How Many Clients Should an Advisor Have?
In the world of financial advisors, there is variety among the number of clients an advisor may have. One financial advisor may service fifteen, another may service two hundred. Of course, clientele often corresponds with time in the industry. Seasoned advisors accumulate an array of clients over the years, while new advisors must begin from scratch.
However, most advisors agree that identifying an ideal number of clients would be beneficial for career planning. As an advisor, should I be hunting for more clients? Should I focus on maintaining current clientele? In the content below, we hope to answer these questions.
More is Not Always Better.
Robin Dunbar, British anthropologist, investigated the capacity of human beings to maintain personal relationships. Dunbar’s 1992 study concluded that the maximum physiological limit was about 150. How does Dunbar’s number relate to the financial advising industry? Personal relationships define the financial advising industry. Clients are not simply customers. Customers purchase a product once, maybe twice. A client is engaged in an open-ended professional relationship. Spending an adequate amount of time on an active client demands brain power, time, and emotional expense.
Thus, most advisors need not pursue over 100 clients. In fact, 100 should be the absolute maximum.
Shoot for 100 Clients – or Fewer.
A financial planning strategist with a wealth of knowledge, Michael Kitces acutely explores the logistics of servicing 100 clients every year:
“Across the span of 100 clients, working 12 hours per year with each would add up to 1,200 hours per year, which is certainly manageable. Someone who works 40 hours per week all year, and takes off 2 weeks for vacations, ends out working about 2,000 hours per year. Which means at 1,200 hours of client-facing time is still only 60% of the advisor’s time for the year, leaving 800 hours per year (or almost 3 hours per working day, or about 2 days per week) for all the other activities involved in running the advisory business, from compliance obligations to marketing to perhaps some other behind-the-scenes support work for clients.”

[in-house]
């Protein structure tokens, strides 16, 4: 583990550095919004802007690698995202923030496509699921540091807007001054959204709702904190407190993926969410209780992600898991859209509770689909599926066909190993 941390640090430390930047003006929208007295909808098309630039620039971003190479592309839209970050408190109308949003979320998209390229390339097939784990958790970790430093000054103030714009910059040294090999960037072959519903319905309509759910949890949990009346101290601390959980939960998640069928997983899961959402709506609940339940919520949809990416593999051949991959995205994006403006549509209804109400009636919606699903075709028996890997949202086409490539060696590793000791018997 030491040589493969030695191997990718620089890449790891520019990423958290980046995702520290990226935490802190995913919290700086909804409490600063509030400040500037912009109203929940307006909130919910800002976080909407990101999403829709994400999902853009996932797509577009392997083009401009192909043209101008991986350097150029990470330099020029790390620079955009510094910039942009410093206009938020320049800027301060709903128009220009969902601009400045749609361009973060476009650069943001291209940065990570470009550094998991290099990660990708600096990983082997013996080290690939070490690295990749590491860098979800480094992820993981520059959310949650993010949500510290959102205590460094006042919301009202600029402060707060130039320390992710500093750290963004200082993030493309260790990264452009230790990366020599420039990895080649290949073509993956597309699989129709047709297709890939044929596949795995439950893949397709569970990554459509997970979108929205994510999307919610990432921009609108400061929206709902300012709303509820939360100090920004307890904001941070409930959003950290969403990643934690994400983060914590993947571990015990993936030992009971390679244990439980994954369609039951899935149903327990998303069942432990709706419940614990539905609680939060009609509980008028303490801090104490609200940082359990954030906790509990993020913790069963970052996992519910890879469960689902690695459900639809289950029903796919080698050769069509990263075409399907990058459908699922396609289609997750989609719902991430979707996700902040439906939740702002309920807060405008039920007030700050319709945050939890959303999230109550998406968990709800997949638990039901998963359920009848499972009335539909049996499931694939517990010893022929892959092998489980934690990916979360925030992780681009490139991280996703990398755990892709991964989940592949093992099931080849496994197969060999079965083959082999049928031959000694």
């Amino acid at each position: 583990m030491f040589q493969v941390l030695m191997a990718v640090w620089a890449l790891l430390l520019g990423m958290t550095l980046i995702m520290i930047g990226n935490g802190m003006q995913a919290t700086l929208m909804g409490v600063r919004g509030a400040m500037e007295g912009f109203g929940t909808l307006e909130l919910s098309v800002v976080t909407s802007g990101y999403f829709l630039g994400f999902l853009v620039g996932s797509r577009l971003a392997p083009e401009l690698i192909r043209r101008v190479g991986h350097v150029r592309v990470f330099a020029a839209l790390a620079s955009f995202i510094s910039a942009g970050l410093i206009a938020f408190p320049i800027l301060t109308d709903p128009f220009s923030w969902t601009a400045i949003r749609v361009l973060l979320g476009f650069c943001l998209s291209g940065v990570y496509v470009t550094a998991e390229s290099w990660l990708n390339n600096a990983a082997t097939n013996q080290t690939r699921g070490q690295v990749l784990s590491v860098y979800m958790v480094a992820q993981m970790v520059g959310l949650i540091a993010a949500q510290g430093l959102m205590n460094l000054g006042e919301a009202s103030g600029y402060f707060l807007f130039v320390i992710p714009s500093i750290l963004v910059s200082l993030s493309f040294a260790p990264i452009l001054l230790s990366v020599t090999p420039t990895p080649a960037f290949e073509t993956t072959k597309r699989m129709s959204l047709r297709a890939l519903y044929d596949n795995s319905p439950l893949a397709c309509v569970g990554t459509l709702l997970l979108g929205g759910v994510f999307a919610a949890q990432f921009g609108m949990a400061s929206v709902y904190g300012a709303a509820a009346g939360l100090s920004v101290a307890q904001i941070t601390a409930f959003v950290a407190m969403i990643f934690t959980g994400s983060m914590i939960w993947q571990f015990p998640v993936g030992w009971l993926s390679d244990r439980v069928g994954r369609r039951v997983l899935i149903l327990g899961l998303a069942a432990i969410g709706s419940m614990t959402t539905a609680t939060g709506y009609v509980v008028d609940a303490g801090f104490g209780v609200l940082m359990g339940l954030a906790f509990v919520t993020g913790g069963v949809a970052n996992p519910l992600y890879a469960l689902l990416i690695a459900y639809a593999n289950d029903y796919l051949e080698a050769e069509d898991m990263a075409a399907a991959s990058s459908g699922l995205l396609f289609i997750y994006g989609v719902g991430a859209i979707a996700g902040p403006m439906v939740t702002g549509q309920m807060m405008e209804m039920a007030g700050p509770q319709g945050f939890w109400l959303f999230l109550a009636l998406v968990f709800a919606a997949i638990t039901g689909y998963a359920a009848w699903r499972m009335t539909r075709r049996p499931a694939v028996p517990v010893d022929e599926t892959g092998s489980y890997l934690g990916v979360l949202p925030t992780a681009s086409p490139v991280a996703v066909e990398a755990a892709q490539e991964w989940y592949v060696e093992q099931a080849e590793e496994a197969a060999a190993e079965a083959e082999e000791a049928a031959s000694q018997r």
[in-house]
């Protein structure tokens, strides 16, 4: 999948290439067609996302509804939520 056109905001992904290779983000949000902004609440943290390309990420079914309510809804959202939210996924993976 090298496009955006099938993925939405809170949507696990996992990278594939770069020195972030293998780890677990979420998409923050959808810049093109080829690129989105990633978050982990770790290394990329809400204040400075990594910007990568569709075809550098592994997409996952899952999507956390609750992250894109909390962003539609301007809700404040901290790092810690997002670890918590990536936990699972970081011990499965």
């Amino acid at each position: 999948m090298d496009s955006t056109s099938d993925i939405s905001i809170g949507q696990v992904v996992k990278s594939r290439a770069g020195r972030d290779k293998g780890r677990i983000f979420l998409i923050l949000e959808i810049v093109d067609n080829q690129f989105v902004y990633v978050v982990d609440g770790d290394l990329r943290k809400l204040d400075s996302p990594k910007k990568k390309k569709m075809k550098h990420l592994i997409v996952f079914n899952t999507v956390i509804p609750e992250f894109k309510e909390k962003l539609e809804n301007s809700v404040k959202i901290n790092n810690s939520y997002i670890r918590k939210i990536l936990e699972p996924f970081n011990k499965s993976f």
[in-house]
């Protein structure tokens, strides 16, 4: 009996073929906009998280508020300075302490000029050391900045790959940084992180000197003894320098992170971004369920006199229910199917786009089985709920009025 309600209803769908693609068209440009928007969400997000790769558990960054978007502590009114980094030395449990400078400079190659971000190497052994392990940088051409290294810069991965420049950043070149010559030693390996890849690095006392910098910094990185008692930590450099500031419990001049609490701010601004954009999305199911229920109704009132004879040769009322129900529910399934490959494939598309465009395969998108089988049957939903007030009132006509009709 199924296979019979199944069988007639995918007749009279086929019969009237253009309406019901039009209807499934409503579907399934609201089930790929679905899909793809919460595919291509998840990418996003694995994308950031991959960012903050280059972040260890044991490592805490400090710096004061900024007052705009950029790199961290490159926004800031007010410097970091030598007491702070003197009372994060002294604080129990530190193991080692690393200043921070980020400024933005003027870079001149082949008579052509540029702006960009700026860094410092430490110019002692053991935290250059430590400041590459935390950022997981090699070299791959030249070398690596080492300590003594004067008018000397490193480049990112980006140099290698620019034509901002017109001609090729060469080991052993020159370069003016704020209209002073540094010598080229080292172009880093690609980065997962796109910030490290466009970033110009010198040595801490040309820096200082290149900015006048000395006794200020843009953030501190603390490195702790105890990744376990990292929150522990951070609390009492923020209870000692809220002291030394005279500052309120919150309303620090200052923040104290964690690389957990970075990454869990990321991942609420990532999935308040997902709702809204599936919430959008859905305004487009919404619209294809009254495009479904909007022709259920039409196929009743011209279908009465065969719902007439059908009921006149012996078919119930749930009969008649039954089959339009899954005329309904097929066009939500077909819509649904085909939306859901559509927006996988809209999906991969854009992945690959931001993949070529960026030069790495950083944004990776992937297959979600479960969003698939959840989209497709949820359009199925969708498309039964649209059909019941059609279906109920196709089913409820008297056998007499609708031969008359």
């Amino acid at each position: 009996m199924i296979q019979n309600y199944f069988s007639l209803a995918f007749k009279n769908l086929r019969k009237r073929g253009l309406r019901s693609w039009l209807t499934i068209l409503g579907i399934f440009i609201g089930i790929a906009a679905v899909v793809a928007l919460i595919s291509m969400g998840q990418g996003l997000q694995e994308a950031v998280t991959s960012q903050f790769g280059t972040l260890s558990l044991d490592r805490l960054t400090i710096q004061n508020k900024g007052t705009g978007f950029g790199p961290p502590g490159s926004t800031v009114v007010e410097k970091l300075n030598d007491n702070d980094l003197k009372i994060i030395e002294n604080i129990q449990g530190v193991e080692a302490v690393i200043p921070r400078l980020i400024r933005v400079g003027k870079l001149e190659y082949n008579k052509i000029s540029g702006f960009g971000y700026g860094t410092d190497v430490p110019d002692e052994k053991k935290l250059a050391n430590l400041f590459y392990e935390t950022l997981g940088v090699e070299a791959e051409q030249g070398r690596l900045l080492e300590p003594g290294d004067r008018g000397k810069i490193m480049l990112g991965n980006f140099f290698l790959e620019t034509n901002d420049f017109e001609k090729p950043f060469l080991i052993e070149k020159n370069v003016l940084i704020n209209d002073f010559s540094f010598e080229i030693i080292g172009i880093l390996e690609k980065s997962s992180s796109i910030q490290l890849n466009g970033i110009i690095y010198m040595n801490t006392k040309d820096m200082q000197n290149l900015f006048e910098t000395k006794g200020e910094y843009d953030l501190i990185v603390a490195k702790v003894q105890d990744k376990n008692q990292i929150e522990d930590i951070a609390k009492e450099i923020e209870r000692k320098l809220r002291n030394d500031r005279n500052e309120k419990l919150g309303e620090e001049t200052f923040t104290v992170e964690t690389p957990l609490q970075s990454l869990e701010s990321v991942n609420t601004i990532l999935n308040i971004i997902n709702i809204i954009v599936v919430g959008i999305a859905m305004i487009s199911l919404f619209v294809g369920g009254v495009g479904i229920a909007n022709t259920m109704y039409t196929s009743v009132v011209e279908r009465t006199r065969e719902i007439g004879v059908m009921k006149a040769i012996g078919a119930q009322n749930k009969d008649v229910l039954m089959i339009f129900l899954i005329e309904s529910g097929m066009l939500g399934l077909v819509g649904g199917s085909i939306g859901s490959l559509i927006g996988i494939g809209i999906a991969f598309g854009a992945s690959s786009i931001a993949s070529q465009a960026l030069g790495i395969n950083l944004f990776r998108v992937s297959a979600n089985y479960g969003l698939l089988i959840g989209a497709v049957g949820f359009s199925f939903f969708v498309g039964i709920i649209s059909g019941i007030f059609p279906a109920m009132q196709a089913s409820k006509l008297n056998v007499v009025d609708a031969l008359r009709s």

At approximately $150/hour, a typical professional rate, an advisor with 100 clients accumulates nearly $180,000 in gross revenue. 50 active, higher paying clients will accrue the same amount, if not more. Of course, accruing 100 clients takes time. An advisor just starting his or her career will begin with a smaller clientele, perhaps 15-25 wealthy clients. A client base takes time to acquire – with the correct partnership, however, the process can be streamlined. Advisors growing their business independently from a wirehouse find freedom to service clients effectively and efficiently.
Freedom Wealth Alliance
Freedom Wealth Alliance is an Independent RIA Firm, dedicating to providing a home for financial advisors seeking business growth, operational excellent, and compliance oversight. Financial advisors partnered with our organization find freedom to develop their business a faster pace.
If you are interested in learning how to make the transition from the wirehouse to independence, please do not hesitate to reach out at 262.798.7979 or at email@example.com.